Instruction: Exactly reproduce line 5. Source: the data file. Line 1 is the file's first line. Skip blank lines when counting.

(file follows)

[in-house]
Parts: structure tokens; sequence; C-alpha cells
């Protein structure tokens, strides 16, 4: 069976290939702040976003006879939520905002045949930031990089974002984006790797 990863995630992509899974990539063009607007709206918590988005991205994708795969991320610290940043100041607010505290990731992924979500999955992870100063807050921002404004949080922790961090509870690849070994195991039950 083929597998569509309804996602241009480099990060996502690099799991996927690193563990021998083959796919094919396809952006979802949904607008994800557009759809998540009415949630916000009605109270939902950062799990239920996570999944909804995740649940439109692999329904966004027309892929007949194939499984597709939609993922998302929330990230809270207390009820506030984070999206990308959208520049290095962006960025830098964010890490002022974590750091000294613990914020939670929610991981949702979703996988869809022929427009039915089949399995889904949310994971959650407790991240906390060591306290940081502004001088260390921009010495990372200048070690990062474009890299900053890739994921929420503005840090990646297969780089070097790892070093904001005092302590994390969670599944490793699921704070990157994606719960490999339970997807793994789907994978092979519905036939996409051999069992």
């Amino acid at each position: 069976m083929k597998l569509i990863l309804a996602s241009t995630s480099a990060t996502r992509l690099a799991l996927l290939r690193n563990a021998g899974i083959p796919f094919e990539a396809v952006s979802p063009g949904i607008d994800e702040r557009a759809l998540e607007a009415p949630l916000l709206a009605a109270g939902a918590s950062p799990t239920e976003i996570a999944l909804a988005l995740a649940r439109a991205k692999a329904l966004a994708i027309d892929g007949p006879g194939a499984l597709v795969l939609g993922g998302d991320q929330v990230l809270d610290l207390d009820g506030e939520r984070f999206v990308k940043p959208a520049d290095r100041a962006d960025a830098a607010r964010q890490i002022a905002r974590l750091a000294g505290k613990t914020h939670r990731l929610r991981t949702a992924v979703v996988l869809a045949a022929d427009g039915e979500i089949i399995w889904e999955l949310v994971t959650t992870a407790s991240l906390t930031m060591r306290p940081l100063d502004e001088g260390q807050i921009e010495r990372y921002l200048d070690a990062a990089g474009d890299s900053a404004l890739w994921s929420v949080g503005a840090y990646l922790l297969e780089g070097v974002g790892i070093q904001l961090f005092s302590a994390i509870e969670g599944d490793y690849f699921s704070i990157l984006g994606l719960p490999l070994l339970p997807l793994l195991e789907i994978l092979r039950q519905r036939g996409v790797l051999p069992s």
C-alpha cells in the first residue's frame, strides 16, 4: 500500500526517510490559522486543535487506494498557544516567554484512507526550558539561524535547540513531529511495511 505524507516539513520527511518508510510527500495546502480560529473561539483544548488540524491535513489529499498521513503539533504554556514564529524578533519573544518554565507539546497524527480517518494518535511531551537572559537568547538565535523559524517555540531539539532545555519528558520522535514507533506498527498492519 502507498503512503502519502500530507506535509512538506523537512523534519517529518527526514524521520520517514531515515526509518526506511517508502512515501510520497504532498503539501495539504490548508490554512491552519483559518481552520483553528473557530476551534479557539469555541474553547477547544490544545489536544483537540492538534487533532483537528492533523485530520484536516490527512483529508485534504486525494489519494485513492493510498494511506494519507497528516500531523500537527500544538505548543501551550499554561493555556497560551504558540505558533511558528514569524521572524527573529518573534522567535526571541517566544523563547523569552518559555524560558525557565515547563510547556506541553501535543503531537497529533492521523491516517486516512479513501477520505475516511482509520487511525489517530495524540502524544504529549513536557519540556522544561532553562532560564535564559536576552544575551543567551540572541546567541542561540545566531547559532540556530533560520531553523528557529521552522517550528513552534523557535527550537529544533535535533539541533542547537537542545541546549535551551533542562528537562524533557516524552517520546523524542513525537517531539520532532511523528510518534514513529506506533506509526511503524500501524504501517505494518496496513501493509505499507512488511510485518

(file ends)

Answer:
C-alpha cells in the first residue's frame, strides 16, 4: 500500500526517510490559522486543535487506494498557544516567554484512507526550558539561524535547540513531529511495511 505524507516539513520527511518508510510527500495546502480560529473561539483544548488540524491535513489529499498521513503539533504554556514564529524578533519573544518554565507539546497524527480517518494518535511531551537572559537568547538565535523559524517555540531539539532545555519528558520522535514507533506498527498492519 502507498503512503502519502500530507506535509512538506523537512523534519517529518527526514524521520520517514531515515526509518526506511517508502512515501510520497504532498503539501495539504490548508490554512491552519483559518481552520483553528473557530476551534479557539469555541474553547477547544490544545489536544483537540492538534487533532483537528492533523485530520484536516490527512483529508485534504486525494489519494485513492493510498494511506494519507497528516500531523500537527500544538505548543501551550499554561493555556497560551504558540505558533511558528514569524521572524527573529518573534522567535526571541517566544523563547523569552518559555524560558525557565515547563510547556506541553501535543503531537497529533492521523491516517486516512479513501477520505475516511482509520487511525489517530495524540502524544504529549513536557519540556522544561532553562532560564535564559536576552544575551543567551540572541546567541542561540545566531547559532540556530533560520531553523528557529521552522517550528513552534523557535527550537529544533535535533539541533542547537537542545541546549535551551533542562528537562524533557516524552517520546523524542513525537517531539520532532511523528510518534514513529506506533506509526511503524500501524504501517505494518496496513501493509505499507512488511510485518